Between 27 May 2018 and 10 June 2018 the best tennis players descended in Paris to take part in the 2018 French Open Championship at Stade Roland Garros, which also coincided with the centenary of the death of Roland Garros.

This year edition marked the return of Queen Serena to Grand Slam tennis after a 16-month absence. Unfortunately, she pulled out of the competition in the fourth round shortly before her fourth round match against drug cheat Maria Sharapova due to a pectoral muscle injury. With my tickets for the ladies and men’s semi-final and the ladies and men’s final safely kept in my bag, I set off for the airport at 4:30 am to catch the 7:50 am flight to Paris Charles De Gaulle Airport. With the completion of quarter final match between Rafa Nadal and Diego Schwartzman (which was postponed due to rain the previous day) expected to commence at 12 noon on 7 June 2018 followed by the two ladies semi-final between Simona Halep vs. Garbine Muguruza and Sloane Stephens vs. Madison Keys, it was supposed to be a great day for me watching great tennis. Or so I thought.

Upon getting to the airport, I was informed that the flight had been delayed to leave by 9:30 am. There was still hope that I would get to the Philip Chatrier stadium in time to catch the Nadal/Schwartzman match. Moments later, we were informed that the flight had been delayed to leave by 10:30 am. There went my opportunity to watch the delayed men’s quarter file (at least there was hope to watch the ladies semi-final). As we gathered around the airline desk, we were told that the flight had been cancelled and the next available flight would be eleven hours later. With my chances of watching the ladies semi-final hanging by the thread, I decided to book the 11:30am Eurostar to Paris, but as I logged onto the website, it crashed. When I re-logged, the next available train was at 1:30 pm expected to arrive at Paris Gard du Nord for 4:45pm. I secured the slot and arrived in Paris at 5pm, dropped my bag at the hotel around 5:45pm and was in the stadium around 6 pm just in time to catch the last five games of the Stephen/Keys semi-final, which Sloane Stephens won in two straight sets to secure a place in her first French Open final. After the match, I had to ask a spectator about the outcome of the first semi-final, which I missed and was, informed that Simona Halep defeated Garbiñe Muguruza in straight sets.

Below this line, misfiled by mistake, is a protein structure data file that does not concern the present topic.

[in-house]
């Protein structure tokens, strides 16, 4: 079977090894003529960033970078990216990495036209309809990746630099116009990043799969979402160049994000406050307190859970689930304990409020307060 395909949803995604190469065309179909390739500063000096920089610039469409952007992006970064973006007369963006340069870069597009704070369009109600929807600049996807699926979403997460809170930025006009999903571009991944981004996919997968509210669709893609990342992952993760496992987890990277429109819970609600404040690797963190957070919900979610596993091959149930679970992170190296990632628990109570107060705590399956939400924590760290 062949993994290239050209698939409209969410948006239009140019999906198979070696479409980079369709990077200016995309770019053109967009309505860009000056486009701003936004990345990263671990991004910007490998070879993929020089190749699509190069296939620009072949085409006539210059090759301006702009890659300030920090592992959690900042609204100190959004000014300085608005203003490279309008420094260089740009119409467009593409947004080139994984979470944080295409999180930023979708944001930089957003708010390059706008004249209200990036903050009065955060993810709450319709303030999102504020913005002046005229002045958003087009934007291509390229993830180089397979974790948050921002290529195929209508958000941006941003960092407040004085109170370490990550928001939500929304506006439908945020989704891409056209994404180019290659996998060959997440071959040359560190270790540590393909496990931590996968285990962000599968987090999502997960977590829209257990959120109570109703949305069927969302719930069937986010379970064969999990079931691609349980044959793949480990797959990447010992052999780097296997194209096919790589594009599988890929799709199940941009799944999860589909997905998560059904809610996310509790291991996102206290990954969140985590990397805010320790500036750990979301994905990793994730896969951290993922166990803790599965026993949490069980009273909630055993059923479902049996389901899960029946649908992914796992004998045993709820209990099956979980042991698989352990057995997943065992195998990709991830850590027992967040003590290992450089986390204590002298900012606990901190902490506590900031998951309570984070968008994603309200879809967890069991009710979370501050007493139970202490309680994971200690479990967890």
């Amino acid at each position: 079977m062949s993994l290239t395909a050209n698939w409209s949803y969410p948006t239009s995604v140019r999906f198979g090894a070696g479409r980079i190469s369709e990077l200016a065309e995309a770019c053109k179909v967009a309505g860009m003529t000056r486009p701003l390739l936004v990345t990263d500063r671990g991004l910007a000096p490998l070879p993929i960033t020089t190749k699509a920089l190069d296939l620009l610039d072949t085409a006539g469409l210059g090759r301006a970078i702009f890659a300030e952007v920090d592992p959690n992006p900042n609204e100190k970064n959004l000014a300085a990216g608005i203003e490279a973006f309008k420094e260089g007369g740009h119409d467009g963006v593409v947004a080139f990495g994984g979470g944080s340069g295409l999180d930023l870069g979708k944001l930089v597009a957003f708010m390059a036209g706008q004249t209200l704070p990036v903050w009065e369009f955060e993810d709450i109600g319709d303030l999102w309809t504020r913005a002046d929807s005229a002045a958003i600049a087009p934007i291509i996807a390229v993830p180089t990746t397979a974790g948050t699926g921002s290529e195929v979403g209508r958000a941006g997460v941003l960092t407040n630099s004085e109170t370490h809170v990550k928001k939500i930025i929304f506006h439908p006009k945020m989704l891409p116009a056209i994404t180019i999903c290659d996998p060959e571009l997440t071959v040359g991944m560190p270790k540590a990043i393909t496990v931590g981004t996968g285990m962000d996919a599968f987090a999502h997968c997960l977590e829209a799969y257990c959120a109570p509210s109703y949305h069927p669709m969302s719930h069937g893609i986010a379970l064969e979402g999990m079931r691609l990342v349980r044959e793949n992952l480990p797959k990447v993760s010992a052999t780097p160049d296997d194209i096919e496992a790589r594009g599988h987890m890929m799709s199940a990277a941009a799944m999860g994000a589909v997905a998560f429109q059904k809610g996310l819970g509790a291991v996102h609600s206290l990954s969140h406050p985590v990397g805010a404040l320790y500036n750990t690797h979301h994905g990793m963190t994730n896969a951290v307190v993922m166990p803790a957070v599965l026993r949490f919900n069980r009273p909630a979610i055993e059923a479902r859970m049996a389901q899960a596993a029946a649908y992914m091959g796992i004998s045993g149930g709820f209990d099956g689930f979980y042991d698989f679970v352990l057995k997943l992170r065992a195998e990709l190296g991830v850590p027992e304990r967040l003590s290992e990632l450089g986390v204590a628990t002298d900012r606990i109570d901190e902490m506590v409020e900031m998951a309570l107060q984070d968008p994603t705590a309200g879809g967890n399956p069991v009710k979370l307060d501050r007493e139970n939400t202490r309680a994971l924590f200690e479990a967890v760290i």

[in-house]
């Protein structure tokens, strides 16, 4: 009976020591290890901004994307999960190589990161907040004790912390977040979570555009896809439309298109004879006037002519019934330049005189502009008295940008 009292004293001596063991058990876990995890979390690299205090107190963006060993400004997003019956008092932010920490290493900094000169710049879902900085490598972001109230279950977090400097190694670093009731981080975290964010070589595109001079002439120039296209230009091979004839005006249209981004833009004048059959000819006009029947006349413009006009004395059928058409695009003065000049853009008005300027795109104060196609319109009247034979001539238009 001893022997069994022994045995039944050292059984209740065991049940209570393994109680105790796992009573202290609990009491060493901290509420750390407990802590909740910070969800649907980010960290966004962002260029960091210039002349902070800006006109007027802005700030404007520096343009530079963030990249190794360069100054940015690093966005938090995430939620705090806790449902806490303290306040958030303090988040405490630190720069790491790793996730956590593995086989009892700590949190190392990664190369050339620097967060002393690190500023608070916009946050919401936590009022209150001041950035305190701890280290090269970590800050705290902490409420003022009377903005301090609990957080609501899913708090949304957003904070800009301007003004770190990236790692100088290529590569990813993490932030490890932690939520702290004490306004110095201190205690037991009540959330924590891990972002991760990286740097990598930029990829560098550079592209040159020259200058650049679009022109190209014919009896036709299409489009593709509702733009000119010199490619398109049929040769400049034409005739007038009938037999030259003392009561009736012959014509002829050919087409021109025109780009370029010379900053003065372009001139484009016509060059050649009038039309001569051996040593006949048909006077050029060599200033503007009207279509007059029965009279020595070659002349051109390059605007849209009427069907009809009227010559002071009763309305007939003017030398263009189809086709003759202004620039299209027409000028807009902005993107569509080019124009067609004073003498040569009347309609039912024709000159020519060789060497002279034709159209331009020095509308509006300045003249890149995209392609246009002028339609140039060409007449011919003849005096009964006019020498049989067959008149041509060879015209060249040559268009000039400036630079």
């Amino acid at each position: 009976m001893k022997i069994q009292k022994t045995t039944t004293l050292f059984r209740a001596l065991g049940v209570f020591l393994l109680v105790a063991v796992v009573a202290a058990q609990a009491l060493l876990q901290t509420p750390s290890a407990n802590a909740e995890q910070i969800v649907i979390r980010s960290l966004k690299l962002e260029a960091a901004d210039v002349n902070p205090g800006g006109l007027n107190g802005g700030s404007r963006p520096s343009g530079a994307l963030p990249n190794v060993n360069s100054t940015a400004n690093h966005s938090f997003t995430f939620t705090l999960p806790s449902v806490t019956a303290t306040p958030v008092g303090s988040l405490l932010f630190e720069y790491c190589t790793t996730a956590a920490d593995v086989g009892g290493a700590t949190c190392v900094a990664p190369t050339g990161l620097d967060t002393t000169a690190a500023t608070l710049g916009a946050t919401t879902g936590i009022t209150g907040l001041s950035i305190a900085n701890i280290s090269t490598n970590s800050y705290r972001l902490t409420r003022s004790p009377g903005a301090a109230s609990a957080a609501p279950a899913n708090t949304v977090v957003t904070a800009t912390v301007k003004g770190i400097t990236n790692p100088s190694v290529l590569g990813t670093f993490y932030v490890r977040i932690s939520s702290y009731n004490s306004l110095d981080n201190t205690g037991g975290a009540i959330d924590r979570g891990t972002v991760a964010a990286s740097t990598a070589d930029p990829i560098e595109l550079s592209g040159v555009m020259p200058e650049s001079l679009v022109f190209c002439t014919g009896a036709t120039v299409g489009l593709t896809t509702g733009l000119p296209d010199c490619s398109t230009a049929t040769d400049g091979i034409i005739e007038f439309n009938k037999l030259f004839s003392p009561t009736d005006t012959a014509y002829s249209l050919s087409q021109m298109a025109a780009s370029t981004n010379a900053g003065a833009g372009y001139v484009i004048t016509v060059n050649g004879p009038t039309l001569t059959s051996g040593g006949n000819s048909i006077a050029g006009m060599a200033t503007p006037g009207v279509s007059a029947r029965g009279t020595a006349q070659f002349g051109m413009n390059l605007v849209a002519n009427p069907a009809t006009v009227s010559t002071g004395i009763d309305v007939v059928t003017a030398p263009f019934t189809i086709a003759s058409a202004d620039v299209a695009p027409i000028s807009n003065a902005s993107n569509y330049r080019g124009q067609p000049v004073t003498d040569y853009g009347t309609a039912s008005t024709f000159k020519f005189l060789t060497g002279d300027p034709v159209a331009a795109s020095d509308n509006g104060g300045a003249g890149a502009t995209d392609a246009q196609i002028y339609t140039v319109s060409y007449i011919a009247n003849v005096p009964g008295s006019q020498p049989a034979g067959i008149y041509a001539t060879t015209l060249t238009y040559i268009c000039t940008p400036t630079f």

On Friday, Austrian Dominic Thiem defeated Italy’s Marco Cecchinato in the first semi-final while defending champion Rafa Nadal overcame former US Open champion Juan Martín del Potro to set up a mouth-watering final between the King of Clay and the Prince of clay. The following day was the ladies final featuring US Open Champion Sloane Stephens and three times Grand Slam runner up Simona Halep. The Romanian fans turned up to cheer Halep with the stadium vibrating to the shouts of SIMONA SIMONA SIMONA. Despite going a set down, Halep prevailed in the next two sets to win 3–6, 6–4, and 6–1 and win her first Grand Slam. In the men’s doubles final, the French pair Pierre-Hugues Herbert and Nicolas Mahut defeated number two seed Oliver Marach and Mate Pavić.

Twenty-four hours before the men’s final, I watched Rafa Nadal train at Court 5. During the one and a half hour session, it was obvious to see why Nadal has been so successful. The intensity of the session was unbelievable. 90% of the session was focused on perfecting his forehand and two-hand backhand. After the workout, Nadal sat down to rest in front of me and I could see the
sweat dripping of his cap.

A day later, Nadal played Thiem in the men’s final and after 2 hours and 42 minutes, it was game over with Nadal winning in three straight sets to capture his eleventh French Open, seventeenth Grand Slam title and cement his place as the Emperor of clay. In the ladies doubles final, the Czech pair of Barbora Krejčíková and Kateřina Siniaková defeated Eri Hozumi Makoto Ninomiya 6–3, 6–3.

With the French Open over, all attention turns to Wimbledon, where a fully fit Queen Serena should be ready to make more history.

The pictures that follow are what I took during my three and a half day at Roland Garros.

Happy viewing.

June 2018



Writer and social critic